Susan sketched and painted all her life. But it wasn’t until she picked up a camera in earnest that Susan found her ideal vehicle for expression. Her multiracial, multiethnic background taught her to feel comfortable crossing lines, living outside of standard checkboxes. Susan has discovered that marrying old world techniques along with modern digital approaches in a single work of art is precisely where she feels most at home. Susan’s work most often aims to illuminate the beauty of the female form while tackling woman-centered issues.
Story behind the shot: This image, which is part of a series, was created in March 2013 during a collaborative exploration with a very talented makeup artist and centered around a woman’s never-ending search for perfection. In the Chrysallis series we find a woman who has achieved such flawless beauty that she appears like a machine, a robot, alien, inhuman. Reflecting on today’s woman and her everlasting search for perfection, her dogged pursuit of never-ending youth, Chrysallis2 captures that moment when she ultimately transcends the limitations of her human-ness only to find she is at last perfect, but at a cost. She is no longer human at all. And her unique identity has gotten lost in a sea of other faces also seeking the same narrow definition of beauty and perfection.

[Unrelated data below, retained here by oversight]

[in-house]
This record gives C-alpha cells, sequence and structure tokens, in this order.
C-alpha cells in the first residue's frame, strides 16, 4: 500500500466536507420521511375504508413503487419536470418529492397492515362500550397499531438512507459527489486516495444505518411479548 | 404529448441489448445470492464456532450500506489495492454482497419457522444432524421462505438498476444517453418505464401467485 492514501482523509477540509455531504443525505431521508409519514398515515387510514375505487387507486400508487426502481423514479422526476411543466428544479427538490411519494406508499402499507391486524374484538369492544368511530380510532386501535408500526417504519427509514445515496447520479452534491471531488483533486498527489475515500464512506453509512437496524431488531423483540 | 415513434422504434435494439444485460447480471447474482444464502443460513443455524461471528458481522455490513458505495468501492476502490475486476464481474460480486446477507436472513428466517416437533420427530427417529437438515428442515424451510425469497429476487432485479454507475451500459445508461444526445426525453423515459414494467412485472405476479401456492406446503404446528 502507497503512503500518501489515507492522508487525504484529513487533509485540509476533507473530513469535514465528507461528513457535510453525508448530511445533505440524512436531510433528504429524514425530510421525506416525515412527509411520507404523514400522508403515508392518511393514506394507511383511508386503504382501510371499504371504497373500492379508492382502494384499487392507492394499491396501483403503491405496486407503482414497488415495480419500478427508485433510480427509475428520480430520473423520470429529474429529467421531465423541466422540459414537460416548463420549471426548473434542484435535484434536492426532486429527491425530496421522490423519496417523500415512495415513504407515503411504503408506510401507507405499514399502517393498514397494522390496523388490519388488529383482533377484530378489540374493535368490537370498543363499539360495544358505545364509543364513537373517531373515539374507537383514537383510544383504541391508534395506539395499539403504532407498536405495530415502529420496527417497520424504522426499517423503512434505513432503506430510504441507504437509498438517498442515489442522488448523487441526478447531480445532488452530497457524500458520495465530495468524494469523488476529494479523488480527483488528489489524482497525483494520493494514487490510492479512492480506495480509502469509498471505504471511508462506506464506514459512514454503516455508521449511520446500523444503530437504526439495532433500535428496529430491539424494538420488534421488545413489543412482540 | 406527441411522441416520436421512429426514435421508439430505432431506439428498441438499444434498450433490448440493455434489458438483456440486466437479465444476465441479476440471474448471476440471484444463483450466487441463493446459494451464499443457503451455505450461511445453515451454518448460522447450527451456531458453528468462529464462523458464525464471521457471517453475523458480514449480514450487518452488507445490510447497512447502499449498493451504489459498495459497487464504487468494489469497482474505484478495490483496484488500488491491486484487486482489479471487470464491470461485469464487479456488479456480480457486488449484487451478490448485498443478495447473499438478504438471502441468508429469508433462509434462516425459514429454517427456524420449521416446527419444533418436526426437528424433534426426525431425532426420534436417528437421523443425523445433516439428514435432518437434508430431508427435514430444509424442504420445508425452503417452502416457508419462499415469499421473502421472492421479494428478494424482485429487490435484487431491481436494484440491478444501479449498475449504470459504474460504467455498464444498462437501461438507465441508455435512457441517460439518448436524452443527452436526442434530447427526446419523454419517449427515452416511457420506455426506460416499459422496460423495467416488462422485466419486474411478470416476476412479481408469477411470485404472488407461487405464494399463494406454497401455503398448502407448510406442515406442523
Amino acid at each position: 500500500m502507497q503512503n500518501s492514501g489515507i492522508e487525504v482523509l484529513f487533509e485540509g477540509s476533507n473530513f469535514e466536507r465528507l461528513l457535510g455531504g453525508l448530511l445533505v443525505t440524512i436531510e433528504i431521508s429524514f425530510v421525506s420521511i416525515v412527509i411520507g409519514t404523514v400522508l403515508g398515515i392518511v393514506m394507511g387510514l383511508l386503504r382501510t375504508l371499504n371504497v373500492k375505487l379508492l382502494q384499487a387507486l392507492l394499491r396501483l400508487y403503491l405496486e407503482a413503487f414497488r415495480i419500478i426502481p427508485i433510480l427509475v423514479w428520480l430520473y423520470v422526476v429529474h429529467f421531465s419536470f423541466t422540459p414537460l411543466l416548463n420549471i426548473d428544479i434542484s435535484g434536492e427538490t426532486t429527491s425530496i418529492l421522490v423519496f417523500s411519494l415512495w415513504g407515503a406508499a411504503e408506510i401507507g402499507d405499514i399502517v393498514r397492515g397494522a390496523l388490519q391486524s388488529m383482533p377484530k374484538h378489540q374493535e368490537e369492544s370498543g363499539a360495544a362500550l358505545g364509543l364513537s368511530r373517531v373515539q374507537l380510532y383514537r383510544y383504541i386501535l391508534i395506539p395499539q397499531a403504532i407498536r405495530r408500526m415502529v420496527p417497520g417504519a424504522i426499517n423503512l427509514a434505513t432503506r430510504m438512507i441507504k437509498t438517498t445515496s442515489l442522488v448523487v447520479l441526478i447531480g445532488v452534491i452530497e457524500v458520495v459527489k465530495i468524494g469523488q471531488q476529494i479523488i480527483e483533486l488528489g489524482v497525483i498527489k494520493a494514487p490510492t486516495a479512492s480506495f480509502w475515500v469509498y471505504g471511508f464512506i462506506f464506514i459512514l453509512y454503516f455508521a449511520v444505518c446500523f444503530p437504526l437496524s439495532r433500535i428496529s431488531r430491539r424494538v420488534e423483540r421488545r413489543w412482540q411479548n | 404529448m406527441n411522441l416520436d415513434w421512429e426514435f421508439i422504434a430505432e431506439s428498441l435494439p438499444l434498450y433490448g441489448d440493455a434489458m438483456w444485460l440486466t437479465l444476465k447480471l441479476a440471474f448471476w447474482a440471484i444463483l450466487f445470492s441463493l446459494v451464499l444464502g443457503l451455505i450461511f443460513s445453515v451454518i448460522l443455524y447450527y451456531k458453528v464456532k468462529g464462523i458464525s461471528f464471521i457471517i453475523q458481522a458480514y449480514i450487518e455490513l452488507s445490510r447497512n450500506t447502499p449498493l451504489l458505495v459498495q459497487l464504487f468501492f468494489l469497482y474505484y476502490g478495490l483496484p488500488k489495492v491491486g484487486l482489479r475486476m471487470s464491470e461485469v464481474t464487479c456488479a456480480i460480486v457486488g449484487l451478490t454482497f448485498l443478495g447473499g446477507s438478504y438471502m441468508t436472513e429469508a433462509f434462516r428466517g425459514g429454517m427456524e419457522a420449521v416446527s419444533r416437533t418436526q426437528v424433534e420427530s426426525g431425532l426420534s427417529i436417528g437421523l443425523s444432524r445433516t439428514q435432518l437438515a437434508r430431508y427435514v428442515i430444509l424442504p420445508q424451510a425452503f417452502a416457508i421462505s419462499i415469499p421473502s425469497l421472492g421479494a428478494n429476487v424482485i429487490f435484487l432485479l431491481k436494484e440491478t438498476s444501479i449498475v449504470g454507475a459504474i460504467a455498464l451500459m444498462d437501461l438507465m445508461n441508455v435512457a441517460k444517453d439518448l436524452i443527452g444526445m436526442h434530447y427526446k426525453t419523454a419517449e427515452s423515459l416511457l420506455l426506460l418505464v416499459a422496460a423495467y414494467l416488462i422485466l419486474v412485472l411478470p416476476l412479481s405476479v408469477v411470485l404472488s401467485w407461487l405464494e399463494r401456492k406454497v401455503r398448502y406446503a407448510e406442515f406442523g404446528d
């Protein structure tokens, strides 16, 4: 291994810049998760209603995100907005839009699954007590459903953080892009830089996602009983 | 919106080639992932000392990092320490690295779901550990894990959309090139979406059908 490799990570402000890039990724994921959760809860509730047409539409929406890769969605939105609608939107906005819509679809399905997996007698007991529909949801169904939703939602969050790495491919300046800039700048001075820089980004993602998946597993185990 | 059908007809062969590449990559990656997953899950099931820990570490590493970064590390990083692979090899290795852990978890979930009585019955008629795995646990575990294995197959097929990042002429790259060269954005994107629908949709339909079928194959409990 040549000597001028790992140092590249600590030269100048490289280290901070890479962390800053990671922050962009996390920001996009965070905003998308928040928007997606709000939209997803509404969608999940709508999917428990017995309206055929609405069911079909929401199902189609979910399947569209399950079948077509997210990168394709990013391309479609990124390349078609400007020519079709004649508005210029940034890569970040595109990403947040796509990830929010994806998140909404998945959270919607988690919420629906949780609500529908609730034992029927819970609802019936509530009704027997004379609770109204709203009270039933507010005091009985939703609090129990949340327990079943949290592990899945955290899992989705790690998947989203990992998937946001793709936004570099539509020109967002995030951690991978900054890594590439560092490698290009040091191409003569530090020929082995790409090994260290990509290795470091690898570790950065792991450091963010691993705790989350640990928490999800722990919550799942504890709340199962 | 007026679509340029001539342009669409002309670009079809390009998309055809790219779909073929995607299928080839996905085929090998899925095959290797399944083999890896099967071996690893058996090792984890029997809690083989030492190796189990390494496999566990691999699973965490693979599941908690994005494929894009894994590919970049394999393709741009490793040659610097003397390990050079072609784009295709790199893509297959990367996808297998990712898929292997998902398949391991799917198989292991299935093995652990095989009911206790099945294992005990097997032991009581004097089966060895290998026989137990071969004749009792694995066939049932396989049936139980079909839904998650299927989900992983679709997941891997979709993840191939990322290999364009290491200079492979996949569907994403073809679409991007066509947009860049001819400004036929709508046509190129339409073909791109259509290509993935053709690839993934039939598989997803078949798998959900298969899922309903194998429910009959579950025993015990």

Favorite moment during the shoot: My absolute favorite moment during the shoot came after the very first shot–seeing how my concept was immediately realized by expertly applied makeup (Juliana Fink of Metamorphosis), a super-talented model (Dani from NYCs Fenton Moon Model Agency) who understood the concept, and gel lights that lent a cold, almost clinical feel to the image. It surpassed the visions that lived up to that point only in my head.
Biggest challenge: The biggest challenge during this shoot was balancing the blue and purple gel lights so that the model appeared human enough, while alien enough to lend credibility to the concept.
How do you define your style? A photography agent once said to me that my style was "from Mars." I immediately took it as a compliment. To me, it meant that my eye was somewhat different, and therefore that my work offered something new. In today’s market, where there’s no shortage of photographers for sure, that’s a huge compliment. I think this series reflects that perspective.
Equipment: Nikon D800, Nikkor 85mm lens, beauty dish, two strip boxes.